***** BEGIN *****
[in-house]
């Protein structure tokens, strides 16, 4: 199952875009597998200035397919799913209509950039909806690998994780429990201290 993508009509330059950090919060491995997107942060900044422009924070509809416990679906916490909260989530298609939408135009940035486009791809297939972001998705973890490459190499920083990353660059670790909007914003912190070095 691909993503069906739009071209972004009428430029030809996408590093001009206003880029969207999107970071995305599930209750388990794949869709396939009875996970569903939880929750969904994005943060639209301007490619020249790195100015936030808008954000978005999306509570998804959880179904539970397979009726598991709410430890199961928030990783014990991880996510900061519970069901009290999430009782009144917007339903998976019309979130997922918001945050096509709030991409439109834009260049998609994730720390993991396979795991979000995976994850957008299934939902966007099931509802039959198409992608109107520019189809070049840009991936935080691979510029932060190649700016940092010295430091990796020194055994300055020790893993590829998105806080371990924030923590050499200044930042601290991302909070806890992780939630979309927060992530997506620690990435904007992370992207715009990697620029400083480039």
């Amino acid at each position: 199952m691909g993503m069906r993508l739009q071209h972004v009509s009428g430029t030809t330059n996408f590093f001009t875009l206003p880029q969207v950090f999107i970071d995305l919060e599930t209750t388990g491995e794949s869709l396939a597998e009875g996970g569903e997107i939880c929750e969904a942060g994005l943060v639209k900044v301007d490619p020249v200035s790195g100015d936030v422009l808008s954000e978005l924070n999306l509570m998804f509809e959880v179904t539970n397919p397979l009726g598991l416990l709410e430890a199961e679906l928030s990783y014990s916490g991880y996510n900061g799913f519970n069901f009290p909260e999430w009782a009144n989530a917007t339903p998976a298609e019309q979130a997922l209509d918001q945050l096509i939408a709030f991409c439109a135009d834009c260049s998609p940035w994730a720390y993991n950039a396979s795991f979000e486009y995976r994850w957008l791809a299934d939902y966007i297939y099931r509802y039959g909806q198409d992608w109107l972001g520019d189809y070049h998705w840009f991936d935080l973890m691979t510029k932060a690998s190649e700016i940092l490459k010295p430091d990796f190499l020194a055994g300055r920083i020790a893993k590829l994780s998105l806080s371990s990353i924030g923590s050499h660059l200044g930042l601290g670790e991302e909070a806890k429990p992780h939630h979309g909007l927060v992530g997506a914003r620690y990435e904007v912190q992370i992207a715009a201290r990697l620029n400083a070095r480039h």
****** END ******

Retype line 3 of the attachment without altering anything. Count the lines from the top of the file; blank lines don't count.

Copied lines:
């Amino acid at each position: 199952m691909g993503m069906r993508l739009q071209h972004v009509s009428g430029t030809t330059n996408f590093f001009t875009l206003p880029q969207v950090f999107i970071d995305l919060e599930t209750t388990g491995e794949s869709l396939a597998e009875g996970g569903e997107i939880c929750e969904a942060g994005l943060v639209k900044v301007d490619p020249v200035s790195g100015d936030v422009l808008s954000e978005l924070n999306l509570m998804f509809e959880v179904t539970n397919p397979l009726g598991l416990l709410e430890a199961e679906l928030s990783y014990s916490g991880y996510n900061g799913f519970n069901f009290p909260e999430w009782a009144n989530a917007t339903p998976a298609e019309q979130a997922l209509d918001q945050l096509i939408a709030f991409c439109a135009d834009c260049s998609p940035w994730a720390y993991n950039a396979s795991f979000e486009y995976r994850w957008l791809a299934d939902y966007i297939y099931r509802y039959g909806q198409d992608w109107l972001g520019d189809y070049h998705w840009f991936d935080l973890m691979t510029k932060a690998s190649e700016i940092l490459k010295p430091d990796f190499l020194a055994g300055r920083i020790a893993k590829l994780s998105l806080s371990s990353i924030g923590s050499h660059l200044g930042l601290g670790e991302e909070a806890k429990p992780h939630h979309g909007l927060v992530g997506a914003r620690y990435e904007v912190q992370i992207a715009a201290r990697l620029n400083a070095r480039h």